West Nile Virus and Mosquito and Vector Control Awareness Week educates California residents on preventing viruses transmitted by mosquitoes
SACRAMENTO, APRIL 17, 2015 – With California’s unusually warm weather and the driest year in the state’s history, Californians may see an unprecedented number of mosquito transmitted diseases in 2015.
To raise awareness and educate Californians about the public health threats mosquitoes and vectors can have on our local communities, the California Legislature declared April 19 – 25, 2015 as West Nile Virus and Mosquito and Vector Control Awareness Week in California.
With 2015 marking the 100-year anniversary of California’s Mosquito Abatement Districts Act (AB 1590 enacted in 1915), local mosquito and vector control agencies need to be more diligent than ever. California experienced record-breaking West Nile virus (WNV) activity in 2014 and several exotic mosquito species capable of transmitting deadly diseases have been discovered in the last couple of years and are now permanently established in some California communities.
The California Department of Public Health (CDPH) reported 801 human cases of WNV, 561 of which were the serious neurological form of the disease, and 31 deaths, the highest number of fatalities in California since the disease was first detected in 2003. A contributing factor for the staggering number of WNV cases could be a result of the ongoing drought, which reduced the number of sources of water for birds and mosquitoes.
Invasive species capable of transmitting a number of life-threatening diseases including chikungunya, dengue, and yellow fever, are posing an increasing threat to Californians. While these diseases have not been transmitted locally in California at this point, efforts to control these mosquitoes are adding increasing challenges to vector control agencies statewide.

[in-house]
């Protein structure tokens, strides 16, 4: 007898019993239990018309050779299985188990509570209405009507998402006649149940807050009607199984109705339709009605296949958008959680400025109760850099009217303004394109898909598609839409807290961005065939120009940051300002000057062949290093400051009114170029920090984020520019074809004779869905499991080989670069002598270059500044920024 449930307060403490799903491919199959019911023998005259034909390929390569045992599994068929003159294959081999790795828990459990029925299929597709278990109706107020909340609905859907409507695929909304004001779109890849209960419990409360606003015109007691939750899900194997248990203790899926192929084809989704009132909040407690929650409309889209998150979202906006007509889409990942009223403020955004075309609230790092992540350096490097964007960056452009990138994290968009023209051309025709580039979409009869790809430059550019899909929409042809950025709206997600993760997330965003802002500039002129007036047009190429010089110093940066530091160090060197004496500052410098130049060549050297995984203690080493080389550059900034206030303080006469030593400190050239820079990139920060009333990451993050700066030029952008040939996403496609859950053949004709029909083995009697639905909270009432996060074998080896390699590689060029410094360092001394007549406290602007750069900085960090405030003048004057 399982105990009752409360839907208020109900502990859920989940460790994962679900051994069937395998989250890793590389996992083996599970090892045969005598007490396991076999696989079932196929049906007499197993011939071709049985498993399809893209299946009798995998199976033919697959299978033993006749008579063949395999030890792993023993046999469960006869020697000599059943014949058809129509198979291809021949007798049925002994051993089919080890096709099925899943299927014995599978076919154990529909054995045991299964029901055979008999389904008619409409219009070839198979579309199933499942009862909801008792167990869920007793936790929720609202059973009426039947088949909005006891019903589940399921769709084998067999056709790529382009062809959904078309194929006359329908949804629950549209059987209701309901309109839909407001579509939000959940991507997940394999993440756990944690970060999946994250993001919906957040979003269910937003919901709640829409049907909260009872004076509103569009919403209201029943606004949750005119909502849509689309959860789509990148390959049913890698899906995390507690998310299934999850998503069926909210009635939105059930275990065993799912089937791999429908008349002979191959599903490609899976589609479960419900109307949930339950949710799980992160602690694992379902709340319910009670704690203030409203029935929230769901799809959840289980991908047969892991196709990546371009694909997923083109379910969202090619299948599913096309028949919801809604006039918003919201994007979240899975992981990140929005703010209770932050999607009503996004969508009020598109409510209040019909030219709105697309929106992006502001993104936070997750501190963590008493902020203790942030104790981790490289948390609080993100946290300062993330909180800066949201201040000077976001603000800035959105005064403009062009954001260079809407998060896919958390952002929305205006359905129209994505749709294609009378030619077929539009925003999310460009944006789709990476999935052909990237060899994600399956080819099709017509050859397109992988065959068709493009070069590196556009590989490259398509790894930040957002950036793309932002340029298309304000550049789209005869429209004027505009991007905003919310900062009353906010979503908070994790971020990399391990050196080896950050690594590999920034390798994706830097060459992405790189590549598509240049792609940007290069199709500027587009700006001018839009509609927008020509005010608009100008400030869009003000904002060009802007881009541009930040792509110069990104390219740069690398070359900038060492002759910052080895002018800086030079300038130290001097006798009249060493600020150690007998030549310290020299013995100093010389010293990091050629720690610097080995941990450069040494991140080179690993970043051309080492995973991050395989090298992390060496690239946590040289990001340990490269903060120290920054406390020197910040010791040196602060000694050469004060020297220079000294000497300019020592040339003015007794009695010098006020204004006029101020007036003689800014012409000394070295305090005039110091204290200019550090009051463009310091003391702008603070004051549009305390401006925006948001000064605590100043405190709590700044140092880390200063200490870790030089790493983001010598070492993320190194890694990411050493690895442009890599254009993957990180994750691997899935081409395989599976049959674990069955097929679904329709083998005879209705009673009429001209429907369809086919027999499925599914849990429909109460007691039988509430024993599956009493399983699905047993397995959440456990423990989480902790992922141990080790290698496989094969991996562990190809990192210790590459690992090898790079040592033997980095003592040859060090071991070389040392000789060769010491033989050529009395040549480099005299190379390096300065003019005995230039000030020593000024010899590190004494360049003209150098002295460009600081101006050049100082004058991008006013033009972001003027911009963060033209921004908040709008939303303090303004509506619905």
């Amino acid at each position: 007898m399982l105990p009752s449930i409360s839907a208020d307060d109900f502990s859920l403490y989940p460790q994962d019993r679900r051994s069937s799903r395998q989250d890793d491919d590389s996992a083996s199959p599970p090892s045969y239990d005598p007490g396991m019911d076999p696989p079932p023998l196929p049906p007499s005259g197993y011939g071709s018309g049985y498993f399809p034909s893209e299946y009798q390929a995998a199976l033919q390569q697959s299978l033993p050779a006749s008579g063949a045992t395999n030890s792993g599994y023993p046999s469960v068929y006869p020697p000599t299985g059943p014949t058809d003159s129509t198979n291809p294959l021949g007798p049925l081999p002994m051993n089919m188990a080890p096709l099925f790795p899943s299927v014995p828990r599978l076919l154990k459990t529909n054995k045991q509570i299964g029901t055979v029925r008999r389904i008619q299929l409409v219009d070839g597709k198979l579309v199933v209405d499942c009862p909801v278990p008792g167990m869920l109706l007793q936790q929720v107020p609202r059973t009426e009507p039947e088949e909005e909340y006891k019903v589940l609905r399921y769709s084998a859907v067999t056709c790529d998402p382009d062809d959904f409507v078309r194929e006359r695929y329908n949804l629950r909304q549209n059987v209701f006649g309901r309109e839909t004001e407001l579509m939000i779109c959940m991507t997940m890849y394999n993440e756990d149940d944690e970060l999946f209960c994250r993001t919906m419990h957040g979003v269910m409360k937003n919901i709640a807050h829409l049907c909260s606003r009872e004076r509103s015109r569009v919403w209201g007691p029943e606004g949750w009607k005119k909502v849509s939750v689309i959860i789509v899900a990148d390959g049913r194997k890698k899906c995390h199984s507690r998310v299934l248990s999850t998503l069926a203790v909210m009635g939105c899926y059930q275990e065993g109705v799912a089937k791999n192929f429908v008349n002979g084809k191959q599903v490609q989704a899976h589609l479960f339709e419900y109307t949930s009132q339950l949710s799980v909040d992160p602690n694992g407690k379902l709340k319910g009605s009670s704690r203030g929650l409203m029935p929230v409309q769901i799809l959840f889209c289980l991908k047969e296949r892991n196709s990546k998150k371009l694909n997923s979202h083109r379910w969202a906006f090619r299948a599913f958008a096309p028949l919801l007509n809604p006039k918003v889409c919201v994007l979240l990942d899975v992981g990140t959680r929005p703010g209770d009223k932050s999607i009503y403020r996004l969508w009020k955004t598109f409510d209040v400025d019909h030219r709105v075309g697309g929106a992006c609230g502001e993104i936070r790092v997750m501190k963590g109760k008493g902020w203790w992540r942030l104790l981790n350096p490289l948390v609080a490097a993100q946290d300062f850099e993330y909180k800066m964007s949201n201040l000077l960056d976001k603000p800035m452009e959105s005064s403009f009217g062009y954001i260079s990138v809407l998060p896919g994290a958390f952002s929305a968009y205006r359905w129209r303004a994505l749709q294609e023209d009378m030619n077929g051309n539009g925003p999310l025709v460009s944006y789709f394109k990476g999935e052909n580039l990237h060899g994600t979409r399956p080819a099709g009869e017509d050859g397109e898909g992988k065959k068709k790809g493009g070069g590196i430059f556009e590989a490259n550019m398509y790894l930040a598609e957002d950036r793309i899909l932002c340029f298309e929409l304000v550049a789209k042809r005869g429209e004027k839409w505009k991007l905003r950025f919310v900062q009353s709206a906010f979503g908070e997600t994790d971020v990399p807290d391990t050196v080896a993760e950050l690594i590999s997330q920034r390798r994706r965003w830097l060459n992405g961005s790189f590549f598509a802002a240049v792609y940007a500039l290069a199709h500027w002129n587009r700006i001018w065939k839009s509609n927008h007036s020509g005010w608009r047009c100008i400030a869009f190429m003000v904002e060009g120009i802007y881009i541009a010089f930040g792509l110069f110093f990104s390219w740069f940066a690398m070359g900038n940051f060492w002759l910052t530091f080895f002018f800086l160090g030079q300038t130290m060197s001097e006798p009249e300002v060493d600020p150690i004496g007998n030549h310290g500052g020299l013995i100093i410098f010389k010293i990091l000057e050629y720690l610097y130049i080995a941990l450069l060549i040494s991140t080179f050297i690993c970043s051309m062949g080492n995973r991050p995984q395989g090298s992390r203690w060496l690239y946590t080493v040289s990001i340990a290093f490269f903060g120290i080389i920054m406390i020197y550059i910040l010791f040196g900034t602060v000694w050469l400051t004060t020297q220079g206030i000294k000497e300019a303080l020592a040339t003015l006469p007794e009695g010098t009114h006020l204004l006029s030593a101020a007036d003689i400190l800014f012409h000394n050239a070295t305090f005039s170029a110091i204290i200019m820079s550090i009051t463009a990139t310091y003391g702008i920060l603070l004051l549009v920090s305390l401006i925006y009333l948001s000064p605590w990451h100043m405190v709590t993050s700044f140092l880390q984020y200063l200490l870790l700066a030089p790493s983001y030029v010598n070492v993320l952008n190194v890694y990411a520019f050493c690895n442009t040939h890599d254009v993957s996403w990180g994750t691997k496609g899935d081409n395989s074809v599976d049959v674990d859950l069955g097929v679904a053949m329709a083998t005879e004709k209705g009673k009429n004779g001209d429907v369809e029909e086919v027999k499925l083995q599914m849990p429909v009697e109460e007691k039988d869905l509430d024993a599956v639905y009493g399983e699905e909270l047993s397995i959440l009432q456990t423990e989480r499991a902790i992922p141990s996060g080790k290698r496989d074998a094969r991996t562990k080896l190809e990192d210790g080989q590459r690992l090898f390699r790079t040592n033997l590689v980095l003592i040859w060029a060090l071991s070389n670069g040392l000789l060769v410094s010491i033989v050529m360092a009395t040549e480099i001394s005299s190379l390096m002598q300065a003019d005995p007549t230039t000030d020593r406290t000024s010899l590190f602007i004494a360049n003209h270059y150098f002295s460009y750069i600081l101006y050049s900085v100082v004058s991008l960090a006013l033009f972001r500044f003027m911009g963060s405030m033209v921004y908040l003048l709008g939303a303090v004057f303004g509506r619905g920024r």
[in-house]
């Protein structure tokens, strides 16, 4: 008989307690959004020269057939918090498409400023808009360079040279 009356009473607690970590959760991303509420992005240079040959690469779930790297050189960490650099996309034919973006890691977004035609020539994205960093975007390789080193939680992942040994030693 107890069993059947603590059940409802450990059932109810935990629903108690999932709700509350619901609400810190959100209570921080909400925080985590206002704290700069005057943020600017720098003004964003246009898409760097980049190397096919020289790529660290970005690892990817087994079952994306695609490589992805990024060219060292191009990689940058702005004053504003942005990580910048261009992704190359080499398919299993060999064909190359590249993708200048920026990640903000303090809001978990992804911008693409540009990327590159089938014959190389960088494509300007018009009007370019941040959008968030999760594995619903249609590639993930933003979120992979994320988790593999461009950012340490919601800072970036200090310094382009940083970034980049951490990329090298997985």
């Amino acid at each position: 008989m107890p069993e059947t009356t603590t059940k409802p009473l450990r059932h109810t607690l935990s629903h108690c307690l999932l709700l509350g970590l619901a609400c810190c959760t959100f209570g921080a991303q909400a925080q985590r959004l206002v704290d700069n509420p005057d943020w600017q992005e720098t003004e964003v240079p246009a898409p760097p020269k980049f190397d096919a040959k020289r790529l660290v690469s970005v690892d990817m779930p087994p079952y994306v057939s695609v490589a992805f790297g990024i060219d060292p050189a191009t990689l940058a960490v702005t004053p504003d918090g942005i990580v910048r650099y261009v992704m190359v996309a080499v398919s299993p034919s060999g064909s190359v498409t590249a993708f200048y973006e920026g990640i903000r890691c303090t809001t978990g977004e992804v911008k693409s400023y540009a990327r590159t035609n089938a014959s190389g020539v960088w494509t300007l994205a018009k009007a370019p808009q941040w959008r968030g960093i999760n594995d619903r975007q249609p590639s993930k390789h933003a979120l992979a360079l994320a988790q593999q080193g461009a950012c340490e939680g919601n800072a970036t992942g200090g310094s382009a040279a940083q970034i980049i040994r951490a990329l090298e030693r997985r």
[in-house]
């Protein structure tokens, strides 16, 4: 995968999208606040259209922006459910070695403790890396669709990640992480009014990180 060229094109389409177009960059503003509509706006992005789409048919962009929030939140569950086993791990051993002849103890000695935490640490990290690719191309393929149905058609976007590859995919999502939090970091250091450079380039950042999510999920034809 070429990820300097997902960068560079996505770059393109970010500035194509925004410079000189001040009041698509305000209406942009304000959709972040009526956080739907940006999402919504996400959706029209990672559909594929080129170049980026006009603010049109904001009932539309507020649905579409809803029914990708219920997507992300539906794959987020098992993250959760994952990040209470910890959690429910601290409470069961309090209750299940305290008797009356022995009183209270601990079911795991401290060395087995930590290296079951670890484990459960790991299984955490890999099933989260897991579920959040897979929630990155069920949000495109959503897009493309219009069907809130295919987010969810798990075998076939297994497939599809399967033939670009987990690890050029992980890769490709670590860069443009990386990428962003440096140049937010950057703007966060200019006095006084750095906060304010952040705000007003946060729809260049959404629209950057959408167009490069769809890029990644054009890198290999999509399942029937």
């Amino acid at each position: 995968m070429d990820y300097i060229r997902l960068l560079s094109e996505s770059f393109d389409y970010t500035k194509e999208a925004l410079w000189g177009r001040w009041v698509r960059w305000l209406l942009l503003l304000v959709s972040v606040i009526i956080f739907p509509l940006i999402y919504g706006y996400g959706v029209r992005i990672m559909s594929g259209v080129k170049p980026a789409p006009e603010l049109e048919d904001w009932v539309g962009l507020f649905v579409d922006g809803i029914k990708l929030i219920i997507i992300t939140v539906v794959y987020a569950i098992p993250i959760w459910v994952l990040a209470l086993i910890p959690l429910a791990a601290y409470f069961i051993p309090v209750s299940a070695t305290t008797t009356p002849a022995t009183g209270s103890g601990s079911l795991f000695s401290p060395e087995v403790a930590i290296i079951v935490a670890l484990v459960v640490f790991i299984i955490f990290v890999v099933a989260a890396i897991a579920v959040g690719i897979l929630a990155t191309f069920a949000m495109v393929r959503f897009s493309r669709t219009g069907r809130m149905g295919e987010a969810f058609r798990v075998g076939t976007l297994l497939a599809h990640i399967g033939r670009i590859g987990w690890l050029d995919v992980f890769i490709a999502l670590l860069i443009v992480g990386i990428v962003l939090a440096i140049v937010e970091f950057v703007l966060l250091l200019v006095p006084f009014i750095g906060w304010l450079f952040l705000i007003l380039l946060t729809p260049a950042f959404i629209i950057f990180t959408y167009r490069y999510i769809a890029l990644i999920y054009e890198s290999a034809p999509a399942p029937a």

Predicting the level of WNV in any given year is not possible as WNV activity depends on a number of factors including climate, number and species of birds and mosquitoes in an area, as well as the level of immunity in birds to WNV. However, if California continues to experience warm temperatures, we can count on an early start to mosquito and WNV season, extending the number of months local communities and residents are at risk of contracting potential deadly diseases transmitted by mosquitoes.
“It is critical that public agencies do their job to protect nearly 38 million Californians that are at risk and exposed to mosquitoes on a nearly daily basis. Education is key to protection and prevention,” said Joel Buettner, President of the Mosquito and Vector Control Association of California (MVCAC). “It is our job to increase awareness about the severe public health threats mosquitoes pose to our state and residents. Equally as important is communicating prevention methods that can be employed to protect yourself and your local communities,” added Buettner.
To minimize exposure to mosquito bites and WNV, practice the “3 Ds:”
- DEET – Apply insect repellent containing DEET, picaradin, oil of lemon eucalyptus, or IR3535 according to label instructions. Repellents keep mosquitoes from biting. DEET can be used safely on infants and children 2 months of age and older.
- DAWN AND DUSK – Mosquitoes capable of transmitting WNV are most active in the early morning and evening, so it important to wear protective clothing and repellent if you are outside during these times. Make sure that your doors and windows have tight-fitting screens to keep out mosquitoes. Repair or replace screens with tears or holes.
- DRAIN – Mosquitoes lay their eggs on standing water. Eliminate all sources of standing water on your property, including in flower pots, old car tires and buckets. If you know of a swimming pool that is not being properly maintained, please contact your local mosquito and vector control agency.
To increase awareness and enforce prevention and control programs statewide, the MVCAC provides support to more than 65 districts throughout California. As a result, approximately half the land area and 85 percent of California’s population are within the boundaries of a mosquito control program.
MVCAC represents special districts, other subdivisions of local government, and the state of California which are responsible for mosquito and vector control, surveillance of WNV and other vector-borne diseases, as well as public education programs to help Californians protect themselves from disease. MVCAC advocates safe, effective, and environmentally friendly methods of mosquito and vector control.
The MVCAC will be participating in a public education effort, “Fight the Bite 2015,” at the State Capitol on Thursday, April 23rd from 9:30 am – 1:00 pm.